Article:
Your children: How is your work affected by your children? What are you biggest concerns for your children in regard to your work? What are your parenting goals and how do those work with your career instead of against it? How are you navigating the season of active parenting with the season of growth in your business or career? Have you even considered this in the framework of work?
Your staff: What does leadership look like in a virtual/hybrid model? How has collaboration changed? What does having difficult conversations look like? How are expectations communicated while creating an inclusive culture and work environment that values the whole employee (not just the professional side of the person)? Who do you struggle to lead or work with? Why?
Your clients: What do you consider a “difficult” client? How have you worked with more demanding personalities in the past? How do you communicate care through digital mediums with the warmth of a face-to-face meeting? How do you get engagement and buy-in with a client when the pace of business limits the more traditional modes of relationship building?
Business therapy is about efficiency
Uncovering the “stories” that we unthinkingly have absorbed all our lives can help people unlock potential and capacity. For many people, they have not risen to their fullest potential because they are carrying around false beliefs and expectations from others. Just as in traditional therapy, business therapy can help people “see” what they are believing and change their narratives to be true for their current lives and work. We tend to find more efficient or “faster” paths when we aren’t incumbered by the burdens we carry from the thought/beliefs of others. I have never worked with anyone who was aware they were carrying false beliefs. It was only after asking questions and allowing the business person to verbally explore that I would watch them redefine thoughts and beliefs for themselves. For almost 80% of my clients, they would return for their next session having achieved tremendous progress in business and life. They make quicker and better decisions for themselves and business. They release ideas, beliefs and, in some cases, bad work relationships. They move forward toward goals because they have energy, mojo and passion again.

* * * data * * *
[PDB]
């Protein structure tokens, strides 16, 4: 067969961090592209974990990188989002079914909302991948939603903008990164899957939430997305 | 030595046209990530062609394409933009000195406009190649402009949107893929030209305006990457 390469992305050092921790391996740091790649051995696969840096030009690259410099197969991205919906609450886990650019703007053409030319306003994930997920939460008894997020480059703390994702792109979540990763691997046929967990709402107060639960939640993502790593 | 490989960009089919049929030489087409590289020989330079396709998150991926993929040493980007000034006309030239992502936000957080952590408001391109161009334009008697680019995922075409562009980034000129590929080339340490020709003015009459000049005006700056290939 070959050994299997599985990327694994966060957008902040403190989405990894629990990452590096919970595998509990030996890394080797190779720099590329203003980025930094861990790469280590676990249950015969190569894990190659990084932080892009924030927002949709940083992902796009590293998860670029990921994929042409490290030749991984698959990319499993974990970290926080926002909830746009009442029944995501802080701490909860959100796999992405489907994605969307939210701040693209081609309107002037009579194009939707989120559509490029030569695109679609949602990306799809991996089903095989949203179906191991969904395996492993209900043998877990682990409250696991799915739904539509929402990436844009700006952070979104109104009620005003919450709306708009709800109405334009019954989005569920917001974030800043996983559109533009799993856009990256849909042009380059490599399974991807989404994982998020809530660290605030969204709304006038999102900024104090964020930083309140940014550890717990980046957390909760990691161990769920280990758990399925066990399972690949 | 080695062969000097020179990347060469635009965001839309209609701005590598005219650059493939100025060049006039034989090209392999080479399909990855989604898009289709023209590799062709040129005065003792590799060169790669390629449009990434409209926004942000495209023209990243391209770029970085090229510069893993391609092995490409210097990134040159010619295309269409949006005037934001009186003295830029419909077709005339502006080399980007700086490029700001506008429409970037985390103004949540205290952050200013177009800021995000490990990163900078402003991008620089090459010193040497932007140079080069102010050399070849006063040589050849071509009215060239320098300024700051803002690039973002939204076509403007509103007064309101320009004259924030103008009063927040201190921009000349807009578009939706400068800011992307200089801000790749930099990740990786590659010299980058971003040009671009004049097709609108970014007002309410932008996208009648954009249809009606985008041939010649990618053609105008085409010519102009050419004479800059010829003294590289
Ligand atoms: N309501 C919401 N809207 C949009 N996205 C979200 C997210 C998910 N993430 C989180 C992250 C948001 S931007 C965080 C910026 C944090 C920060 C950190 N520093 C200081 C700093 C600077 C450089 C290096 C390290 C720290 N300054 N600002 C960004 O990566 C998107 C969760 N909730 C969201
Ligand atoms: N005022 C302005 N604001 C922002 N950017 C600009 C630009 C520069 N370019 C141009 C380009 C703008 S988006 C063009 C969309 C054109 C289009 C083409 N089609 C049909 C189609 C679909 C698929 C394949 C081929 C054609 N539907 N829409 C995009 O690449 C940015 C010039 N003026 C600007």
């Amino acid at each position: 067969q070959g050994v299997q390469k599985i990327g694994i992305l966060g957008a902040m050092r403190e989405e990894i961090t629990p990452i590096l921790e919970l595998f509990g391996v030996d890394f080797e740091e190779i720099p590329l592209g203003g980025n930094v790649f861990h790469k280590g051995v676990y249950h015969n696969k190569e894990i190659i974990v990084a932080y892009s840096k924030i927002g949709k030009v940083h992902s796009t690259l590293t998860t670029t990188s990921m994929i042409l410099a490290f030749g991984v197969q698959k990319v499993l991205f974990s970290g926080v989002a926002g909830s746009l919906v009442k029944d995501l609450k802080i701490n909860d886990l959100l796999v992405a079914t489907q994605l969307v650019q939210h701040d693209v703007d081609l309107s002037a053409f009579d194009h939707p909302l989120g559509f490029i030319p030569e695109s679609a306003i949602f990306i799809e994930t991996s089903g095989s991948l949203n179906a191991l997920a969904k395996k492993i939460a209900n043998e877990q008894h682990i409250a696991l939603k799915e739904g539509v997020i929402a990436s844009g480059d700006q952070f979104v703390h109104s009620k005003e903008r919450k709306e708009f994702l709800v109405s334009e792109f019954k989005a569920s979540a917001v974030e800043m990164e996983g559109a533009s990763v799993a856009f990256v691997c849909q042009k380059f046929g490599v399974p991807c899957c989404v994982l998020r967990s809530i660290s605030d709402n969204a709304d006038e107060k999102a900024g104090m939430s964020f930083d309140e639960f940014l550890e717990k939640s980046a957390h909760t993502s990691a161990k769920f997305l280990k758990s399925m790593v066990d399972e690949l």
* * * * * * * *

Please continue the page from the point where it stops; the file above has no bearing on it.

Efficiency brings speed and speed leads to momentum.
Business therapy is about solving problems
As any good therapist knows, it isn’t about what you think will solve the problem for your client. It is the solutions they come up with. Most people are so focused on the problem that they don’t see all the options for solutions. A good business therapist will reframe and question to help them unearth all the options. Most people make the best choices when they are solution focused. However, in an ever-changing business environment with the need for, and consequences of, quick decisions, most people are stressed and not solving problems well. A business therapist can help them navigate the process with structure and allow them to make decisions for themselves quickly.
Yes, I still do consultant and coaching. However, taking the time to really understand what a business needs, whether it’s consulting, coaching or therapy, can make the difference in the results gained. You might want to consider all the different tools to get more off-the-couch progress for your out-of-the-box thinking and actions.